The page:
The Coronavirus outbreak (COVID-19) has descended. And while the return to public places is underway, questions remain.
To help your ecommerce businesses navigate these uncertain times, we’ve put together this repository of the latest news, industry data, and metrics.
In addition, we’ve assembled a tactical guide with 10 examples from ecommerce brands succeeding amidst the challenges. Those strategies extend far beyond the initial boon of hand sanitizer, face masks, and disinfectant.
Here, we’ll be posting regular updates within three sections:
Despite positive signs at the global level (particularly China’s mounting rebound), supply chain issues and product shortages swirl around online retailers.
In the US, recession language has shifted from “if” to “what shape?” Fears surrounding COVID-19 have swung the stock market and rocked mainstream retailers. Just last week, eMarketer and Reuters reported a fresh round of closures for Gap, J.Crew, and Sears.
The good news is numerous sources all report ecommerce fairing far better as consumers turn to online shopping in both the short-term and the long.
But what exactly does that look like by the numbers? And how can it help you craft a strategy to not just survive … but thrive?
As an index, we’ve compiled data from 43 accounts actively managed by Common Thread Collective at a ~$92M annual spend rate.
All metrics have been standardized to one-day attribution and separated into two sets: Mar. 1-7 (before quarantine for a baseline) versus Mar. 8 onward (after).
For the week of Aug. 2-8, Sun.-Sat. …
Below is each metric’s daily value along with percent changes compared to the weekly average during the baseline period:
These trends are not only more accurate than initial data suggested but also more encouraging.
Categorical data merged from a host of sources reveals both disparities as well as one overarching refrain: whether temporary gold rush or enduring step change …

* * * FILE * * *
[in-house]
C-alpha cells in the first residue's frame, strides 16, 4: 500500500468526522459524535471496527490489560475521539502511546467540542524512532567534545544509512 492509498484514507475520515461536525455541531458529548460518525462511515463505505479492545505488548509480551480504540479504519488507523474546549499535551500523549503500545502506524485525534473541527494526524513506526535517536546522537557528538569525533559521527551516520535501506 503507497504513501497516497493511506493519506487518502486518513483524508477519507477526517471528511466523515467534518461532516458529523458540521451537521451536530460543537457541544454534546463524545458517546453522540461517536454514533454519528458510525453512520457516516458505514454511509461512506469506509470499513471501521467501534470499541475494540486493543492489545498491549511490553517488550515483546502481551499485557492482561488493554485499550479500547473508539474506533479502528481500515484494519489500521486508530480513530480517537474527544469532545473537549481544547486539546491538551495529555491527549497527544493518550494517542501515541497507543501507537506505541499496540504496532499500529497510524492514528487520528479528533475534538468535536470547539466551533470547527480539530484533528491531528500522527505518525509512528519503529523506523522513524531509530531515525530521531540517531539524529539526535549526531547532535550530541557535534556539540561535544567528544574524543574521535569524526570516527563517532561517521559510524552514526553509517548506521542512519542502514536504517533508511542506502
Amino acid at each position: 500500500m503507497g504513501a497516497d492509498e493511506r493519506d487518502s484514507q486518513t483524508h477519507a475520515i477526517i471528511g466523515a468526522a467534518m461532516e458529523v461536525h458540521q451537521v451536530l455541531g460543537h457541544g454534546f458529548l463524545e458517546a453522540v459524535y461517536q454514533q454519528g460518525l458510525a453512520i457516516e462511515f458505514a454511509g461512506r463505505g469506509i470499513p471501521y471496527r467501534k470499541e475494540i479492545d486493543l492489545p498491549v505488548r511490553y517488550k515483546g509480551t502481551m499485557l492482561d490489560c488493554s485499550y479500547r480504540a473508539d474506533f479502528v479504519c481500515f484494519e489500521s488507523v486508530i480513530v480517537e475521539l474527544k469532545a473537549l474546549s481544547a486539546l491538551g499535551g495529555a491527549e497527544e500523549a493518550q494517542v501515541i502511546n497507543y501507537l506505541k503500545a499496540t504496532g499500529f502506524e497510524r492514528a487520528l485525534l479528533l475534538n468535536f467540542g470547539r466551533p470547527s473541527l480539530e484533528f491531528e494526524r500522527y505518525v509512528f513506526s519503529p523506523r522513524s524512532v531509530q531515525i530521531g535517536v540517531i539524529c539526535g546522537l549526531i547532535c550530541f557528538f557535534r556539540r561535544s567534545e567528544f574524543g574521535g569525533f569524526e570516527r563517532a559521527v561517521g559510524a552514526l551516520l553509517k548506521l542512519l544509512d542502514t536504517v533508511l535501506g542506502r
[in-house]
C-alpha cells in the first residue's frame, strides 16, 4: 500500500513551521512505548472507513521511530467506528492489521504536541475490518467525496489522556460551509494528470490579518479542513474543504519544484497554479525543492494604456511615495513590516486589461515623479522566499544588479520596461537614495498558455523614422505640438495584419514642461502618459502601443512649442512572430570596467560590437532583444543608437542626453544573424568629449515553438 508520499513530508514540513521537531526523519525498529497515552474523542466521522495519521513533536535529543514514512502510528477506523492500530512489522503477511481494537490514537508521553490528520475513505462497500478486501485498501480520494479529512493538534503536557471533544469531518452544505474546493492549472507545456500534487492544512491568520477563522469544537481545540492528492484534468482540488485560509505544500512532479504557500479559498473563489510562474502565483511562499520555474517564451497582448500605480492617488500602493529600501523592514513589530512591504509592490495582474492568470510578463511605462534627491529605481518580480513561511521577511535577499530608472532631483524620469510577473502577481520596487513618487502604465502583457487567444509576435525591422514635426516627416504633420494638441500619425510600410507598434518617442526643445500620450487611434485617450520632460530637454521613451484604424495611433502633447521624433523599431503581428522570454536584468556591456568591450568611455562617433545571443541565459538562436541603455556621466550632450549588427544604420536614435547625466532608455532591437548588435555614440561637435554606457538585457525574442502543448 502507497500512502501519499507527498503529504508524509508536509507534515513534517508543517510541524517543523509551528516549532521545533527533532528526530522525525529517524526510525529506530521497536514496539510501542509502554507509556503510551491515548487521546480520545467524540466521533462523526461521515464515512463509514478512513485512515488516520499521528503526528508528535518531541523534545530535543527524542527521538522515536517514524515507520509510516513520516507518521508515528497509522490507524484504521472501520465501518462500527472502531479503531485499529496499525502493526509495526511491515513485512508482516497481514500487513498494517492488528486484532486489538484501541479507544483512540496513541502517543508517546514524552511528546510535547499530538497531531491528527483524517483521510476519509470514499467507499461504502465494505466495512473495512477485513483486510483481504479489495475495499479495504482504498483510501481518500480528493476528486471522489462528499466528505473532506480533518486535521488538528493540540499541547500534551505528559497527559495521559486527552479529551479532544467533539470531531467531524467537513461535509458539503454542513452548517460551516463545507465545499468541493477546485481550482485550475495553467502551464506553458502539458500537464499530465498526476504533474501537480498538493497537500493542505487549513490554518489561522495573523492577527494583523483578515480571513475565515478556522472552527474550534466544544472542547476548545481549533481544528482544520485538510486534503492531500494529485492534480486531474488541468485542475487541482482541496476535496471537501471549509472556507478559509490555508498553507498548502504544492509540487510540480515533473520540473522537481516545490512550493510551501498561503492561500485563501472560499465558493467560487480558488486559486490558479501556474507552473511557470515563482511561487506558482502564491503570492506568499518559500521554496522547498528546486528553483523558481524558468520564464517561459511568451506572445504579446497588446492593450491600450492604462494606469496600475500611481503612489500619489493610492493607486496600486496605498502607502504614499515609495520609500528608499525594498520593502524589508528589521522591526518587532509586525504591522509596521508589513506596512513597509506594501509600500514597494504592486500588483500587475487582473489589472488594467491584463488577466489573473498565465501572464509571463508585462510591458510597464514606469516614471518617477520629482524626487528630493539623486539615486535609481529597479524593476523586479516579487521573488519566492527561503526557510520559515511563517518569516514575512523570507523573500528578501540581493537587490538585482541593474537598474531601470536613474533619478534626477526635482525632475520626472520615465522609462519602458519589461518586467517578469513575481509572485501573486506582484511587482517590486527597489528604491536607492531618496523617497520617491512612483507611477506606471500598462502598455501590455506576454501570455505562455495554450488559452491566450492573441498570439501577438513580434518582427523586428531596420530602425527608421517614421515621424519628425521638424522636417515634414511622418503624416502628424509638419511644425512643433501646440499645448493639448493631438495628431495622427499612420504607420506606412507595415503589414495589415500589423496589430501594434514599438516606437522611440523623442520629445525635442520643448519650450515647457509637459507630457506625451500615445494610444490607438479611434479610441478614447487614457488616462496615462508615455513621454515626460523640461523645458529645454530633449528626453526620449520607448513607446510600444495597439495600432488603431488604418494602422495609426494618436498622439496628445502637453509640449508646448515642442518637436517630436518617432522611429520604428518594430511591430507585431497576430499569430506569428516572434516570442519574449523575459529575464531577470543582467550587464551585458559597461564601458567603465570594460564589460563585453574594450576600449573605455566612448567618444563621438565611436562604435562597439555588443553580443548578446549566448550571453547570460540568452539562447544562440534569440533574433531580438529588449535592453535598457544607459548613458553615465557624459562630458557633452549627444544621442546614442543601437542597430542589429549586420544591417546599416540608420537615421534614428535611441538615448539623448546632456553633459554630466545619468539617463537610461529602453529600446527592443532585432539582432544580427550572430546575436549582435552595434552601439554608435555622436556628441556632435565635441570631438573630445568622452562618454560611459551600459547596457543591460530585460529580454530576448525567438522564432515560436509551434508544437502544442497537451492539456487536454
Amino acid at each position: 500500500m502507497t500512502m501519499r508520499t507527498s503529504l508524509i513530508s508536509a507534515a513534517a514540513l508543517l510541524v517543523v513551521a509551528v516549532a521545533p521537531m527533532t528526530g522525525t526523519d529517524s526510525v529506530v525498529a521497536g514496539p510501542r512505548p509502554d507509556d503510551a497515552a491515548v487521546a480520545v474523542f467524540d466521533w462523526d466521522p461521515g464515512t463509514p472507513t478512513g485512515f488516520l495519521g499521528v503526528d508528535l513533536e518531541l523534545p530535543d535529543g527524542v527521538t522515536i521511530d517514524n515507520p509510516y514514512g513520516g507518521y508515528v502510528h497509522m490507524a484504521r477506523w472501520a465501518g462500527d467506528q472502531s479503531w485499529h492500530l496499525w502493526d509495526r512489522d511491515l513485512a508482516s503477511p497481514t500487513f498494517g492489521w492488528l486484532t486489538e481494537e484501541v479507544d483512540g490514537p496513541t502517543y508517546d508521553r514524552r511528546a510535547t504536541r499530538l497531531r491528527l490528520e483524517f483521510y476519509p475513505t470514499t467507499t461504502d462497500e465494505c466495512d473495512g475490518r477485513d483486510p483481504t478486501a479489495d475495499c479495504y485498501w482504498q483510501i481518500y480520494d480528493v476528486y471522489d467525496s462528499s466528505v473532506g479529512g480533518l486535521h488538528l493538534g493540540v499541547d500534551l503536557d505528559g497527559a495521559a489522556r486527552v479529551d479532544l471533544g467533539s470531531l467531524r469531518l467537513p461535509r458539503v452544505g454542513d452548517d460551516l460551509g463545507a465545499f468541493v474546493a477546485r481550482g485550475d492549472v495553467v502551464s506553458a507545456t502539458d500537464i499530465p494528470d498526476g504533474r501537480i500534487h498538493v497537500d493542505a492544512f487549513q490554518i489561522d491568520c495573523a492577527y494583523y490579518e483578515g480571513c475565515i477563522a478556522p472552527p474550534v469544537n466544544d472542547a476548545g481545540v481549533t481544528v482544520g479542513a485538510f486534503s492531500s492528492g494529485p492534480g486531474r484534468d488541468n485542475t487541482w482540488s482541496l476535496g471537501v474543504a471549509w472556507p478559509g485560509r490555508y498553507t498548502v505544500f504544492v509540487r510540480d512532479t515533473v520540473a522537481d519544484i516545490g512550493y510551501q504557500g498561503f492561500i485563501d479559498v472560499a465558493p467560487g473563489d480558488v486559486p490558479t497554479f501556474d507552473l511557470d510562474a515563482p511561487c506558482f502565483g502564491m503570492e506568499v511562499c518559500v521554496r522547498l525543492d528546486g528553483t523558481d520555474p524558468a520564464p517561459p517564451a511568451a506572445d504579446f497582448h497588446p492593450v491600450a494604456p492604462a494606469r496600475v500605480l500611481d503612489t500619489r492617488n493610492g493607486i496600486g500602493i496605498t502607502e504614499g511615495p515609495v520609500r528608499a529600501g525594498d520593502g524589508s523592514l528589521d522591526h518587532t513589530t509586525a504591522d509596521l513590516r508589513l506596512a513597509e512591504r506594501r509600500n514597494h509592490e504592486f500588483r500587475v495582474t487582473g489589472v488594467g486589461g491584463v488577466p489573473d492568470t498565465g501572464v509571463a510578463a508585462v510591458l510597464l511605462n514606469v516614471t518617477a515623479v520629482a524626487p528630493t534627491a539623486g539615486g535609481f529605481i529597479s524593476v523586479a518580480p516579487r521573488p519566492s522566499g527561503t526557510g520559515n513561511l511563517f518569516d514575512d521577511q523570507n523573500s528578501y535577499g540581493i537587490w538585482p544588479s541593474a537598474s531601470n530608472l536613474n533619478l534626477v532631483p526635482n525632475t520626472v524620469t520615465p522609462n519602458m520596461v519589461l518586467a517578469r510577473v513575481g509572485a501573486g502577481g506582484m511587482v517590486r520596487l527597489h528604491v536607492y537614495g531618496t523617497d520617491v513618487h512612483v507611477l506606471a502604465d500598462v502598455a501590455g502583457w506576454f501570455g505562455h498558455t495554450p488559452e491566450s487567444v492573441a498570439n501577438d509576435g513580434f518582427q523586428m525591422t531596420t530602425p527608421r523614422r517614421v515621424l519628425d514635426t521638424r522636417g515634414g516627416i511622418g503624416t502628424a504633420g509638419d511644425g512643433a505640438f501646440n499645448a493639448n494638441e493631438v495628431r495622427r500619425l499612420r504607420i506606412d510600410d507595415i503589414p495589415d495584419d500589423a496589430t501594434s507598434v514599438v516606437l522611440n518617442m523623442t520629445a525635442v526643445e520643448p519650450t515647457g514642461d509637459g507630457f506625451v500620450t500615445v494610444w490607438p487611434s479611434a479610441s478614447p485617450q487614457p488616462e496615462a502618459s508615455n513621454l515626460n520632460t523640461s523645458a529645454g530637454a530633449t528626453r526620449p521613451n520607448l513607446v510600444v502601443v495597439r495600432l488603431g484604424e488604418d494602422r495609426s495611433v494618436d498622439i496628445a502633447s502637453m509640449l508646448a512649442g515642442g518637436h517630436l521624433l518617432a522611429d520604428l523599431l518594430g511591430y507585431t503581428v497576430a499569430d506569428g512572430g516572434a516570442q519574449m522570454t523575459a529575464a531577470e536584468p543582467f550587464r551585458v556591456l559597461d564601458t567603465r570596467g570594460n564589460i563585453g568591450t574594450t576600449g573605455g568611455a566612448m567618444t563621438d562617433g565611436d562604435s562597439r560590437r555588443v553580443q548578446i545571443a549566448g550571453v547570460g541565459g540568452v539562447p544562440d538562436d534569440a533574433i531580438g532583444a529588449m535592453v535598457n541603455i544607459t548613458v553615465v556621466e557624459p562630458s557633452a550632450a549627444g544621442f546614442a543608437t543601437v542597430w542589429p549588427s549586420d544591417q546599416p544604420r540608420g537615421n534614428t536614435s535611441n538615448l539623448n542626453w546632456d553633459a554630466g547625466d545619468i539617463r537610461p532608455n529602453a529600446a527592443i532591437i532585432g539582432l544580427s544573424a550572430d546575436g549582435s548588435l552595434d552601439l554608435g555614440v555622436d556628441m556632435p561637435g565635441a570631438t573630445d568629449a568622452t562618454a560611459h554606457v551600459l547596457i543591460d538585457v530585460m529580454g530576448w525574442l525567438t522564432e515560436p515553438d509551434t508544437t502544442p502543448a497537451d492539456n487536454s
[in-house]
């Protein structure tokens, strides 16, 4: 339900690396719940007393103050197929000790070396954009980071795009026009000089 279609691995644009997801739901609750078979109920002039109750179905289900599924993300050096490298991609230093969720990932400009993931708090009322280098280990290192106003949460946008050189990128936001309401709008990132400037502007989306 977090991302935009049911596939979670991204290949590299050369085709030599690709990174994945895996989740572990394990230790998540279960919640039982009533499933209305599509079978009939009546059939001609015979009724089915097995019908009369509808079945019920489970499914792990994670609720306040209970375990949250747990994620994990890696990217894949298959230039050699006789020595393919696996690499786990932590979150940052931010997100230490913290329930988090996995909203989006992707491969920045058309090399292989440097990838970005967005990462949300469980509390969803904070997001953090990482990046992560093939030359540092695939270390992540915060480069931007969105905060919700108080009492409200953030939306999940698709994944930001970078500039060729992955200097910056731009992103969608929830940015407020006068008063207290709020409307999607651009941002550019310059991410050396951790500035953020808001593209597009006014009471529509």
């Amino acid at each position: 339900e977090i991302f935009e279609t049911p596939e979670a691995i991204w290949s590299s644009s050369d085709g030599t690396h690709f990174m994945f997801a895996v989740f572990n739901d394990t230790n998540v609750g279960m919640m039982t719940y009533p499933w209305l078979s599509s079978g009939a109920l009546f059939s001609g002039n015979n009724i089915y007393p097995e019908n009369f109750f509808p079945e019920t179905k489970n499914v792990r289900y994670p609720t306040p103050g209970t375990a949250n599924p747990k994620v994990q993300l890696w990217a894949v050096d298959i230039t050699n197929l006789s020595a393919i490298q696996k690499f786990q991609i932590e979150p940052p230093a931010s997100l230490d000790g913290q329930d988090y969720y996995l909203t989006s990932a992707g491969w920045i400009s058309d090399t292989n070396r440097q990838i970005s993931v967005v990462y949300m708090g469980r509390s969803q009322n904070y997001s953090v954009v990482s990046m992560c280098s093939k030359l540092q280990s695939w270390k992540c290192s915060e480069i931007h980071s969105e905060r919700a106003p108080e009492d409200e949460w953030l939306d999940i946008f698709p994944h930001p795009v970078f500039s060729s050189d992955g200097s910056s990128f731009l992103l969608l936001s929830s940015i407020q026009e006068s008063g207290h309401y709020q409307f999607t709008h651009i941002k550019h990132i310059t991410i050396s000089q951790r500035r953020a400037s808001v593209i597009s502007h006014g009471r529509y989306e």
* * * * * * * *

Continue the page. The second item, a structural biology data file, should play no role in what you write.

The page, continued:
Now is an unprecedented moment. Now is ecommerce’s time to act.
For a less-detailed, though far bigger-picture examination …
Jump over to the year-over-year comparisons we put together from 49 accounts at ~$103M annual spend. Pulling back to 2020 versus 2019 for the same time period above:
The question becomes …
Broadly speaking, the data paints a logical chain of events:
To greater or lesser degrees, these effects come to life in relation to each industry’s demand — its felt necessity in the current moment.
Still, broad trends and vertical statistics will only get you so far. What you must know is your own data.
To take hold of business-by-business metrics, we’ve created individual dashboards for each of CTC’s growth-team client with two views of their funnel.
In this mock-up, notice the red cells in particular — that’s where both the challenge and opportunity lies:
To do the same, pull day-over-day data into a Google Sheet from the last ~2-3 months. Accounts that have seen a 10% or more decrease should be able to pinpoint what days that drop began, typically between Mar. 8-10 on the frontend of COVID-19 … and the last week of May on the backend.
Pick the most relevant date for your business and divide the data into two sets: Before Drop versus After Drop. Average the daily metrics within each set in a new tab and use %-change formulas to compare them:
Comparing the two data sets will tell you exactly where your funnel is breaking: i.e., either (1) when costs per event or action jump significantly or (2) when conversion actions suddenly decline.
“For businesses feeling coronavirus’ impact,” notes Cherene Aubert, Director of Client Marketing Strategy, “most visitors are clicking but not adding-to-cart at the same rate as before. Once they add to cart, checkouts and purchases are happening at the same rate. They’re likely window shopping and not getting much further than the home page or product page.”
“Improving add-to-carts is a top priority by:
Search Engine Marketing
“The temptation is to tighten or pull budgets as a knee-jerk reaction,” says Tony Chopp, CTC’s Director of Paid Search. “In some cases, we’re adjusting overall spend. For others, and especially for any account with automated bidding, we’re adding seasonality adjustments week-by-week.